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Ergo Update

01-Apr-2020

Recently, the Finance Act, 2020 (FA 2020) has made changes to determination of tax residence of individuals under the Indian Income-tax Act, 1961 (IT Act), especially for Indian citizens and persons of Indian origin (PIO).

Earlier regime

Previously, if an individual was present in India for a period of:

Ø   

182 days in the relevant tax year (Tax Year) (Test I); or

Ø   

60 days in a financial year (FY) and had been in India for a cumulative day count of 365 days or more in the previous 4 FYs prior to the Tax Year (Test II);

then such individual was considered a tax resident of India. Further, if an individual was a resident – he/she was considered as ‘resident but not ordinarily resident’ (RNOR) if certain conditions were satisfied.

The day count threshold in Test II was to be read as 182 days for, inter alia, Indian citizens or PIO coming to visit India. This higher limit was essentially given so that Indians living outside India could visit their family and manage their investments for a longer period. 

Revised Regime for Indian citizens / PIO

As per revised residency rule:

Ø   

day-count of 182 days in Test II for Indian citizens / PIO has been reduced to 120 days, provided that the Indian-sourced income of such an individual exceeds INR 1.5 million for that Tax Year. However, if the presence in India is more than 120 days but below 182 days in that Tax Year, then such Indian citizen/ PIO will be regarded as an RNOR;

Ø   

an Indian citizen who is not otherwise present in India, may still be deemed tax resident of India if:

 

§    

he/she is not liable to pay tax in any country by virtue of his/her residence or domicile; and

 

§    

has Indian-sourced income exceeding INR 1.5 million in a Tax Year.

 

 

Nonetheless, such a deemed tax resident will be considered as RNOR.

A quick snapshot on determination of tax residency has been provided below for reference:

SR No

Category of Individual

Minimum number of days of stay in India in Tax Year

Minimum 365 days in India in previous 4 FYs prior to Tax Year

If Indian-sourced Income is more than INR 15,00,000?

Whether tax resident of India?

Resident (R) / Non-resident (NR)

 

 

 

 

 

R / NR?

RNOR?

A

Any individual other an Indian citizen or PIO

182

Not relevant

Not relevant

R

Yes (See
Note 1)

60

Yes

Not relevant

R

Yes (See
Note 1)

 

B

Indian citizen not liable to pay tax in any country by virtue of residence or domicile

Not relevant

Not relevant

Yes

R

Yes

C

Indian citizen other than (B) above / PIO coming on a visit to India

120

(but less than 182 days)

Yes

Yes

R

Yes

120

(but less than 182 days)

Yes

No

NR

Not relevant

120

(but less than 182 days)

No

Not relevant

NR

Not relevant

182

Not relevant

Not relevant

R

Yes (See
Note 1)

D

Indian citizen leaving on employment from India or as a member of crew of India ship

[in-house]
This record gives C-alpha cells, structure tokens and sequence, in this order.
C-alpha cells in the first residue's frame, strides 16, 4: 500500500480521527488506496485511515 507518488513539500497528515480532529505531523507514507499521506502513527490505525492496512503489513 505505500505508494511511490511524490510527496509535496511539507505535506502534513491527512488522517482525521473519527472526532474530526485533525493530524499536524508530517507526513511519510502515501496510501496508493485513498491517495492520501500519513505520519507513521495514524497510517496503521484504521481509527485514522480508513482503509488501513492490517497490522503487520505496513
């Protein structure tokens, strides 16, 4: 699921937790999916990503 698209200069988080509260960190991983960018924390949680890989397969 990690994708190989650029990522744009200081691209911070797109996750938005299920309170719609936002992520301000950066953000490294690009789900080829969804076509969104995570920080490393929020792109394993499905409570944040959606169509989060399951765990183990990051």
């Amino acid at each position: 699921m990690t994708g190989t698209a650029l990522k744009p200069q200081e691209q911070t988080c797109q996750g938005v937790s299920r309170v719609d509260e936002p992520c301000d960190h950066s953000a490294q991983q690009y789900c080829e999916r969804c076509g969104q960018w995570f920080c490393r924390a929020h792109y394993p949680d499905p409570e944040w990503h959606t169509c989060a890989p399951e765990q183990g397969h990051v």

182

Not relevant

Not relevant

 

 

R

No (See
Note 2)

Note 1:- Only if the individual has been a non-resident for 9 out of 10 financial years preceding the Tax Year OR has spent less than 729 days in India in 7 financial years preceding the Tax Year

Note 2: Assuming that he/she has always been Indian tax resident in the past FYs

Impact of the revision of residency rule?

An ordinary resident is required to pay taxes on its worldwide income, while an RNOR is required to pay taxes only on Indian-sourced income, like non-residents. However, if the RNOR receives income offshore from an entity which is controlled from India, then such income is taxable in India. Furthermore, while an ordinary resident has an additional obligation of reporting their offshore assets in his/her annual tax return; an RNOR is relieved from this disclosure. Interestingly, there has not been any change in such reporting obligation or the impact of being an RNOR.

While it may seem that taxation of RNOR under the IT Act is similar to taxation of only Indian-sourced income for a non-resident –without disclosure of offshore assets, there are other implications which may be worth nothing. If an individual is controlling or managing an overseas company whilst being an RNOR, then such company may also be deemed to be tax resident of India under the ‘place of effective management’ rules. Taxability of Indian-sourced income for a non-resident is subject to relief, if any, under tax treaty. However, if an individual who is an RNOR but is also a tax resident of another jurisdiction, then recourse to complex tie-breaker rules would be required to access any relief under the tax treaty.  

The revised residency rules for Indian citizens or PIOs may have consequences and accordingly, this may trigger planning visits to India, citizenship planning, structuring of existing holdings – be it onshore or offshore.

-       Bijal Ajinkya (Partner) and Shabnam Shaikh (Principal Associate)

For any queries please contact: editors@khaitanco.com

Bijal Ajinkya (partners)

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